p.m. on May 16. SHAKESPEARE FESTIVAL • Roaring Fork High School holds a Shakespeare festival with an authentic Renaissance meal, games from the era and an abbreviated version of “Hamlet” from 6 to 8 p.m. Tickets for the dinner ant play are $10 for adults, $5 for students and $20 per family. Info: 618-7178. “MISS REPRESENTATION” SHOWN • The ﬁlm “Miss Representation” is shown at Dos Gringos at 7 p.m. and is followed by a panel discussion. ROTARY • The Rotary Club of Carbondale meets at the Carbondale Firehouse on Highway 133 Wednesdays at 7 a.m. Info: 927-0641.
Save the date FRIDAY May 18 LAMM SPEAKS • The Roaring Fork Cultural Council presents former Colorado Gov. Richard Lamm at 7:30 p.m. at Thunder River Theatre. The two topics of discussion will be immigration and health care. Peggy DeVilbiss will be the moderator. Tickets are $15 at www.rfculturalcouncil.org. STUDIO TOUR • The Roaring Fork Valley Studio Tour features artists from Aspen to Glenwood Springs in their environs. The tour kicks off with an artist’s reception at 6 p.m. on May 18 at the Carbondale Community School. Tickets are $30 in advance/$35 at the door. RSVP at 963-9647. The tour itself is May 19-20.
CALENDAR page 11
Treat Mom to a Labels SHOPPING SPREE on Mother's Day! AT RED ROCK PLAZA 774 HWY 133 CARBONDALE (Next to the Co-Op) 970-510-5030
BRAND NEW MERCHANDISE AT DISCOUNT PRICES! Open Daily 11AM - 7PM, Sundays Noon to 5PM
Labels Announces Random Acts of Daily Sales (RADS)! We're picking a random item each morning for sale – could be a brand, a color, or the whole store! CHECK IN DAILY AND LET'S HAVE SOME FUN! 10 • THE SOPRIS SUN • MAY 10, 2012
Community Calendar Further Out
continued from page 10
Hold the presses
SATURDAY May 19
ENERGY AWARENESS • Davi Nikent presents “Energy Awareness: Awaken Your Untapped Mind” with Glenn Hartelius and Michaela Aizer from 7 to 8:30 p.m. For the venue, go to davinikent.org.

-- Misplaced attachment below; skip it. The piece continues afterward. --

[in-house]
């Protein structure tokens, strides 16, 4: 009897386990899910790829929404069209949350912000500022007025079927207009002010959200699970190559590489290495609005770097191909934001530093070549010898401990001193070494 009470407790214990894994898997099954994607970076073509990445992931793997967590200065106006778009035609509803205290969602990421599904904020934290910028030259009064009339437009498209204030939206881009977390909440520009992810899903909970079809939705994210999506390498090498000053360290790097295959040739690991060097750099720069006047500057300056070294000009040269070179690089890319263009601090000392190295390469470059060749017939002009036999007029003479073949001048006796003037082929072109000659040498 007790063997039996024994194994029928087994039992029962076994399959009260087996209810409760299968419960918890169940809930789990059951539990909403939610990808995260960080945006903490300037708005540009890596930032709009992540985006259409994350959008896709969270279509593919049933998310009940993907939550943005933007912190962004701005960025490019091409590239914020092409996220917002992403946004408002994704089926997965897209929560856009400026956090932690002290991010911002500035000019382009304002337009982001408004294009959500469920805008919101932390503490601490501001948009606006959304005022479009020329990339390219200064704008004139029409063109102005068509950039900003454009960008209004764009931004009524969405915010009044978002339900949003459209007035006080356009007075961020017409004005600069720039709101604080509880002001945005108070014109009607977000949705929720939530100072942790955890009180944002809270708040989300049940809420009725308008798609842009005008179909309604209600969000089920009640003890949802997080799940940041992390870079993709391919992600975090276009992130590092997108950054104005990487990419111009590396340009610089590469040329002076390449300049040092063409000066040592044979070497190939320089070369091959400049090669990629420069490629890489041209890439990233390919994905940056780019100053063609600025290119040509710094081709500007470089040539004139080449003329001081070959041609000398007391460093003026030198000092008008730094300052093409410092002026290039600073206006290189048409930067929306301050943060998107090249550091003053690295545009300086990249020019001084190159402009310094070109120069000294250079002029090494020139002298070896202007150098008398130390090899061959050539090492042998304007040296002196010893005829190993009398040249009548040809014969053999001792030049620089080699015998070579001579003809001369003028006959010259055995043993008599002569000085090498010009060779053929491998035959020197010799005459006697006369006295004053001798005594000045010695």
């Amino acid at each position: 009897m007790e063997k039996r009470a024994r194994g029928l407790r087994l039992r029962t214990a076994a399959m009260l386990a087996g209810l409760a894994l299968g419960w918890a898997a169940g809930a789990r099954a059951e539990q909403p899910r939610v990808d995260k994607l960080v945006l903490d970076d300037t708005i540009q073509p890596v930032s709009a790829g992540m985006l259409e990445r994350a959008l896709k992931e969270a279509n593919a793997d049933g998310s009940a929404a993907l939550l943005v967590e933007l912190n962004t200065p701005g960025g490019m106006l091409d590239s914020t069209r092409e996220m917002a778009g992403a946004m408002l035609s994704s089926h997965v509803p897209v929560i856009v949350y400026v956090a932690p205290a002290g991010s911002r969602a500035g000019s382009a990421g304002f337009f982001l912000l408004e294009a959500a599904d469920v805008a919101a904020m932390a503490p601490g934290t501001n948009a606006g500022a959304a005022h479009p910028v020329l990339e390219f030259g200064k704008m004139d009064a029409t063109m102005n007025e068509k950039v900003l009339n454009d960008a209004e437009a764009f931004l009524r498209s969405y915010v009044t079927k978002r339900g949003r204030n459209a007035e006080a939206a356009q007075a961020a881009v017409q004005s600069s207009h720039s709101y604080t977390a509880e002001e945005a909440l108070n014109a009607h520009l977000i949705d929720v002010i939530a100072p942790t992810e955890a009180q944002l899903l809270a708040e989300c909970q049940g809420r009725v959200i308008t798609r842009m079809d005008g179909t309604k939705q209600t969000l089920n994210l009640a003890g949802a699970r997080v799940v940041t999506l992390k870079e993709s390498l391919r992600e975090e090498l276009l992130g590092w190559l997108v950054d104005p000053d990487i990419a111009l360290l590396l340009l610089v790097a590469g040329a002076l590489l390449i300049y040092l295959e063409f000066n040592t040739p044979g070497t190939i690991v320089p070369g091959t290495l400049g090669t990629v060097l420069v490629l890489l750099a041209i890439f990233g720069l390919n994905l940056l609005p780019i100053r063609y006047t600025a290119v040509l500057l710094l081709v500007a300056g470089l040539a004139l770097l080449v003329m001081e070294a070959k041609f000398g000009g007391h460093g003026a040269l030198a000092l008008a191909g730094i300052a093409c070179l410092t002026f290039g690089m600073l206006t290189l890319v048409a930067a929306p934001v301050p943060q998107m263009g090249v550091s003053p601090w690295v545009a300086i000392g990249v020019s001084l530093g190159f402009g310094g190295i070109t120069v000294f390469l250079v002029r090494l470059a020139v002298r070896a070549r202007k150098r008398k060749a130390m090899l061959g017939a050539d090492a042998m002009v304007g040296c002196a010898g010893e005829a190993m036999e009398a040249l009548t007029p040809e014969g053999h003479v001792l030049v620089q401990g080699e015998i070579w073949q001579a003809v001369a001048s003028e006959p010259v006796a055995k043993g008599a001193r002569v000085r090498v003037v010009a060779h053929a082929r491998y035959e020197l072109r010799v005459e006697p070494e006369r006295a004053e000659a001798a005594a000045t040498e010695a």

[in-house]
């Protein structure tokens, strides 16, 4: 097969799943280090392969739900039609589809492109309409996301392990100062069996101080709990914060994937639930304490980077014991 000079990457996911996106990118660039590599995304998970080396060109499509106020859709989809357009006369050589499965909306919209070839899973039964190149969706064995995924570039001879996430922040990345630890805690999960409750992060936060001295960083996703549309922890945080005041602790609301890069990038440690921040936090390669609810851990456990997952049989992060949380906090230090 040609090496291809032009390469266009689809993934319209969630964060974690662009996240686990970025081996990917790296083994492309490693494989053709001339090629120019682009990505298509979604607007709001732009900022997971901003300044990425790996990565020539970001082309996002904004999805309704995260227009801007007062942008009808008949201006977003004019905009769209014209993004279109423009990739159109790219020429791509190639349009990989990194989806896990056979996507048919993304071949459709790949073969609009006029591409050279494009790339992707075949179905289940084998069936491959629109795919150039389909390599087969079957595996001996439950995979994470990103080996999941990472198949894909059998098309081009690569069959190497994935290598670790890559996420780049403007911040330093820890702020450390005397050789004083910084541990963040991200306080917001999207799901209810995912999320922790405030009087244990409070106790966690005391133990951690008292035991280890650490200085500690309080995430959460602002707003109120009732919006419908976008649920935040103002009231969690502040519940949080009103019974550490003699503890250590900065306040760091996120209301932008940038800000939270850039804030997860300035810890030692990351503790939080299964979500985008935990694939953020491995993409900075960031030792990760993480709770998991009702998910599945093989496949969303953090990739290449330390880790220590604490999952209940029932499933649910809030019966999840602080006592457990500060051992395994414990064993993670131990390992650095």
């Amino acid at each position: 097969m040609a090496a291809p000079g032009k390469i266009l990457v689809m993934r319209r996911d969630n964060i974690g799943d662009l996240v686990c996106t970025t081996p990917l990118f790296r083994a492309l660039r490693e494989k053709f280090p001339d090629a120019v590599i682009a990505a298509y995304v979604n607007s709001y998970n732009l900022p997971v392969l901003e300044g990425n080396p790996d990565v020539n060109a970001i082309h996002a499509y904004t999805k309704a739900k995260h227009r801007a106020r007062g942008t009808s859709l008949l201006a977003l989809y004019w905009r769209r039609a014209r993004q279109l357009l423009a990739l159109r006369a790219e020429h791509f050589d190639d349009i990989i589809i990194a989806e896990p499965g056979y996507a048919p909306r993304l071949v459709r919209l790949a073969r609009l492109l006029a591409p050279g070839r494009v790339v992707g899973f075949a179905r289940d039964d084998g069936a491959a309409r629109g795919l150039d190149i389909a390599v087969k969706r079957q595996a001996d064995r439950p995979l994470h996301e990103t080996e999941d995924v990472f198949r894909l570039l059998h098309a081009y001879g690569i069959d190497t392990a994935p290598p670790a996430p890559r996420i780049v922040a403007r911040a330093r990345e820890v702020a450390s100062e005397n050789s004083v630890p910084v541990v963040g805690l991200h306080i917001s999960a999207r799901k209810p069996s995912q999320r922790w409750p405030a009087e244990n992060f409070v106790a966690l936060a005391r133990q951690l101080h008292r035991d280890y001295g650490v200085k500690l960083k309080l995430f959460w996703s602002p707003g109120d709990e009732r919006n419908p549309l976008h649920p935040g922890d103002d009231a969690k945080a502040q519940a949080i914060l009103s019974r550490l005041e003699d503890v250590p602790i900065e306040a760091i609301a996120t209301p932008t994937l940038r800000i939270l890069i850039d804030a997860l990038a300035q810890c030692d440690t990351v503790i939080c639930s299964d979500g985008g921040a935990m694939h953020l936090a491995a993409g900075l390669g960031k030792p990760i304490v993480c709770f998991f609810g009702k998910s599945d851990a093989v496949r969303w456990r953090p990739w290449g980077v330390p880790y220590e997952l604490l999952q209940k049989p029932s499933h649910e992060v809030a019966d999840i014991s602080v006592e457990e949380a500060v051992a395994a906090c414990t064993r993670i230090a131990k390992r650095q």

LIVESTRONG BENEFIT • A beneﬁt for Livestrong (in memory of Kelly Osborn) takes place at Carbondale Beer Works on May 19. Osborn lost his battle with brain cancer a few months ago.
FRI. & SAT. May 18-19
SATURDAY June 9
River district gives Colorado update
WHIMSICAL WOMEN • The Whimsical Women of the West’s spring show takes place at Four Mile Creek bed and breakfast (outside Glenwood Springs) from 4 to 9 p.m. on May 18 and 9 a.m. to 4 p.m. on May 19. There’ll be ﬁber art, jewelry, baskets, pottery, yard art, vintage fabrics, collectibles, container gardens and more. For details, call 945-4004.
HAPPENING LUAU • The Roaring Fork Rotary Foundation’s annual Happening Luau takes place at the Gathering Center on Snowmass Drive at 5 p.m. There’ll be dinner, dancing (with Big Daddy Lee), complimentary beer and wine, and live and silent auctions. Casual Hawaiian attire is optional. Tickets are $125. Info: rotarycarbondale.org.
The Colorado River Districts updates the public on expected summer conditions on the Colorado River at 6:30 p.m. on May 10 at the Eagle County Community Center in El Jebel. For details, call Martha Moore at 945-8522.